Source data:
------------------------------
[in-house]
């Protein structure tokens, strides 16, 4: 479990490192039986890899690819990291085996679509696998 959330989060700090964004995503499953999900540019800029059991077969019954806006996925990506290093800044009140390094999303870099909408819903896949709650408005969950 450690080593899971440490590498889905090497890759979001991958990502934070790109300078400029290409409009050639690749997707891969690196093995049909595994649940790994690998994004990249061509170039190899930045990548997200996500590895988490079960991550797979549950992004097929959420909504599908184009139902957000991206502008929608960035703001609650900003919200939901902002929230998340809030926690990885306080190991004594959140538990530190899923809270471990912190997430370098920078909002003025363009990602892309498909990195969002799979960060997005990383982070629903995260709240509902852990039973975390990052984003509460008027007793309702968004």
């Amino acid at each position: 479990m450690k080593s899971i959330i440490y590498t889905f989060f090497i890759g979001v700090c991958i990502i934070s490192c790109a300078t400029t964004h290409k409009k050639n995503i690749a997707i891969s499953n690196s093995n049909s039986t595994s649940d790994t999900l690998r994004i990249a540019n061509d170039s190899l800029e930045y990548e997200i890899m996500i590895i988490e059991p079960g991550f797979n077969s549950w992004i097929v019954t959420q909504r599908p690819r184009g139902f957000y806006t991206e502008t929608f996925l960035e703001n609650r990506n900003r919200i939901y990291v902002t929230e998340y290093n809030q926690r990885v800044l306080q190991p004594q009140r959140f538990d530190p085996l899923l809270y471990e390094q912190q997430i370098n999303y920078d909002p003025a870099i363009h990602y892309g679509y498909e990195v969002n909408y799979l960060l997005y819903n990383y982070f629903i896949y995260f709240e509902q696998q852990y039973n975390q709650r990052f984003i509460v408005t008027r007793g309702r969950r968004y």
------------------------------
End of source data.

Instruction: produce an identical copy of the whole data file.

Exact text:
[in-house]
């Protein structure tokens, strides 16, 4: 479990490192039986890899690819990291085996679509696998 959330989060700090964004995503499953999900540019800029059991077969019954806006996925990506290093800044009140390094999303870099909408819903896949709650408005969950 450690080593899971440490590498889905090497890759979001991958990502934070790109300078400029290409409009050639690749997707891969690196093995049909595994649940790994690998994004990249061509170039190899930045990548997200996500590895988490079960991550797979549950992004097929959420909504599908184009139902957000991206502008929608960035703001609650900003919200939901902002929230998340809030926690990885306080190991004594959140538990530190899923809270471990912190997430370098920078909002003025363009990602892309498909990195969002799979960060997005990383982070629903995260709240509902852990039973975390990052984003509460008027007793309702968004």
């Amino acid at each position: 479990m450690k080593s899971i959330i440490y590498t889905f989060f090497i890759g979001v700090c991958i990502i934070s490192c790109a300078t400029t964004h290409k409009k050639n995503i690749a997707i891969s499953n690196s093995n049909s039986t595994s649940d790994t999900l690998r994004i990249a540019n061509d170039s190899l800029e930045y990548e997200i890899m996500i590895i988490e059991p079960g991550f797979n077969s549950w992004i097929v019954t959420q909504r599908p690819r184009g139902f957000y806006t991206e502008t929608f996925l960035e703001n609650r990506n900003r919200i939901y990291v902002t929230e998340y290093n809030q926690r990885v800044l306080q190991p004594q009140r959140f538990d530190p085996l899923l809270y471990e390094q912190q997430i370098n999303y920078d909002p003025a870099i363009h990602y892309g679509y498909e990195v969002n909408y799979l960060l997005y819903n990383y982070f629903i896949y995260f709240e509902q696998q852990y039973n975390q709650r990052f984003i509460v408005t008027r007793g309702r969950r968004y």